Journal of neuroendocrinology. vol:10 issue:6 pages:437-445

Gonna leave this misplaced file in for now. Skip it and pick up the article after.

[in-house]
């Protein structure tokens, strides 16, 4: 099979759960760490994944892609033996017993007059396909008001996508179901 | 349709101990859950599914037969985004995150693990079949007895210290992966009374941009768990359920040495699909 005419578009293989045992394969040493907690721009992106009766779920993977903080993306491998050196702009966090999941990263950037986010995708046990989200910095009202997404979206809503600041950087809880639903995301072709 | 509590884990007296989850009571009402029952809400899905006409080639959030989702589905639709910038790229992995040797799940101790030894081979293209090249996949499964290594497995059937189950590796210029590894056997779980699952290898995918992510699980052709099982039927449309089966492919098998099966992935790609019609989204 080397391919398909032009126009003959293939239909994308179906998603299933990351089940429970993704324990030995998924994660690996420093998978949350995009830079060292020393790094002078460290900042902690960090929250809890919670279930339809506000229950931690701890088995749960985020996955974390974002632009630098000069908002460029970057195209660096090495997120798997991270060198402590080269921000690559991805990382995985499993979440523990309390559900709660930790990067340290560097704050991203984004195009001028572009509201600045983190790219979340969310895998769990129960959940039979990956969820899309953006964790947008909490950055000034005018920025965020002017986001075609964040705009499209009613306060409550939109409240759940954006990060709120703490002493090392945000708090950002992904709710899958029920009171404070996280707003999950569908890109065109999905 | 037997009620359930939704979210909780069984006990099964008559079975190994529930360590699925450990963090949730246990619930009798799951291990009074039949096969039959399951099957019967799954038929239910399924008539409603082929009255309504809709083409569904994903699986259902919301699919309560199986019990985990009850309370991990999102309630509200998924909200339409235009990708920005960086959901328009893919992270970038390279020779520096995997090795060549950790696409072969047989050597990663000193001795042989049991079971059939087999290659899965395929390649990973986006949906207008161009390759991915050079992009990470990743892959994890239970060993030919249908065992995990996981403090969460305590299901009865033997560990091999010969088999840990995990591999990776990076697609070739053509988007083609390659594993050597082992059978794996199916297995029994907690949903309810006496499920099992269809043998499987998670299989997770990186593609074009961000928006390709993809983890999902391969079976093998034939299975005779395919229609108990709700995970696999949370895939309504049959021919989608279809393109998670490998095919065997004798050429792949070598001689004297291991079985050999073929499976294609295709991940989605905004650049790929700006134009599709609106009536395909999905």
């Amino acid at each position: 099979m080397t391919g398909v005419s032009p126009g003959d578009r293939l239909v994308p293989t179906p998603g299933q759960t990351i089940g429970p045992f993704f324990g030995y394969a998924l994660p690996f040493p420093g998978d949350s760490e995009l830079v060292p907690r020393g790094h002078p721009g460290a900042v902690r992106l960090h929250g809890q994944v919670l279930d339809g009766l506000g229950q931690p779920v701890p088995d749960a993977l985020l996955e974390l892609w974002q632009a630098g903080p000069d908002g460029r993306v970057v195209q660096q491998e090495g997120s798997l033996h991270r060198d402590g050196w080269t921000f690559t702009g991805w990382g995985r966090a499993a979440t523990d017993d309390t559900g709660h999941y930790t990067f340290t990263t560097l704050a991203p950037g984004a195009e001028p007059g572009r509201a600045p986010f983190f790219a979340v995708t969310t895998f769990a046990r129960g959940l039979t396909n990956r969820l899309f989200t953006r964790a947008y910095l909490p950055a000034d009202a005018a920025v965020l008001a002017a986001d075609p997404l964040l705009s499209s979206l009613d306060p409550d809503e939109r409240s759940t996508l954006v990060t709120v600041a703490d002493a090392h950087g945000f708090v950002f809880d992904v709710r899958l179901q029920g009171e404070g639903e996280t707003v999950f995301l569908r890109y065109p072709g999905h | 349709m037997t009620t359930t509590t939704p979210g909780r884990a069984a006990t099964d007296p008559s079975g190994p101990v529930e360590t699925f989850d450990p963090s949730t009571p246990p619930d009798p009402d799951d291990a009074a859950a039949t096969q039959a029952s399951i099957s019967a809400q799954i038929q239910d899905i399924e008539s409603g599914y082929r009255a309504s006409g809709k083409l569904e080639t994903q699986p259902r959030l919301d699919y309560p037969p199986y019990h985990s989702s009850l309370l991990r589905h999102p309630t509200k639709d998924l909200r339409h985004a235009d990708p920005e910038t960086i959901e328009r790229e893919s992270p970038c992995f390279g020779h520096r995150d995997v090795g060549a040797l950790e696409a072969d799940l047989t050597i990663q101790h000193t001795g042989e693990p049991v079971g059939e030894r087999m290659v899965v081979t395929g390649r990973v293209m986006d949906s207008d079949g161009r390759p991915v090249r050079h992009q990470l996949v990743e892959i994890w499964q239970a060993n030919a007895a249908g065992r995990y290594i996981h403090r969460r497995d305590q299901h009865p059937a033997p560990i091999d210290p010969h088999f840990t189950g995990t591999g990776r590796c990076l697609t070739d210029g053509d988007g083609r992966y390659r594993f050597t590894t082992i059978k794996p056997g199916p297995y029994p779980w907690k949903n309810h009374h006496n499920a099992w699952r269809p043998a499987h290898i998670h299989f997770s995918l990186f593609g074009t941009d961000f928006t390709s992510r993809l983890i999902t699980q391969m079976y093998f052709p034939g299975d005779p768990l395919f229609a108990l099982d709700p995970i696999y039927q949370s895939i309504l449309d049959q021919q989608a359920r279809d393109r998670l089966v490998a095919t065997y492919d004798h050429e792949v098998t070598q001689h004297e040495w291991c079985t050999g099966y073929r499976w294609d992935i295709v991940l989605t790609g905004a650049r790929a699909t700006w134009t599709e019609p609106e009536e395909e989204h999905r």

Reverse transcription-polymerase chain reaction (RT-PCR) with specific GnRH cDNA primers performed on RNA from Rathke's pouches removed from pregnant rats at day 12 of gestation (e12) generated an amplified DNA fragment of the expected length (357 bp). The fragment hybridized with a labeled GnRH cDNA probe in Southern blotting. DNA sequencing demonstrated identity with the known nucleotide sequence of the corresponding segment of rat GnRH cDNA. To determine whether GnRH mRNA was located in the Rathke's pouch cells or in remnants of surrounding tissue not completely removed during preparation, the pouches were treated with collagenase. Based on light and electron microscopic examination, this treatment disconnected virtually all contaminating tissue, allowing the 'pure' Rathke's pouches to be picked-up separately. Again, RT-PCR generated a DNA fragment of the expected length, the fragment hybridized with the GnRH cDNA probe and showed the nucleotide sequence of the corresponding region of rat GnRH cDNA. In Rathke's pouches established in explant culture on e12, lactotrophs were well developed when examined 9 days later by immunostaining of prolactin in paraffin-embedded sections of the tissue. Computerized image analysis showed prolactin immunoreactivity in 8.0+/-1.1% of the section area. Addition of the potent and long-acting GnRH antagonist ORG 30276 to the crude preparation of Rathke's pouches caused a significant decrease in the relative area staining for prolactin. The latter effect was abolished by concomitant addition of GnRH. In preparations of pure Rathke's pouches (collagenase-treated), ORG 30276 failed to affect the relative area of prolactin immunoreactivity. GnRH mRNA remained expressed in explants of both crude and pure Rathke's pouches until the end of the culture period. It is concluded that the GnRH gene is expressed in Rathke's pouch as early as e12 and that GnRH may be a physiological paracrine/autocrine peptide stimulating the development of lactotrophs. Mesenchymal and/or neural factors may be essential for the latter system to function.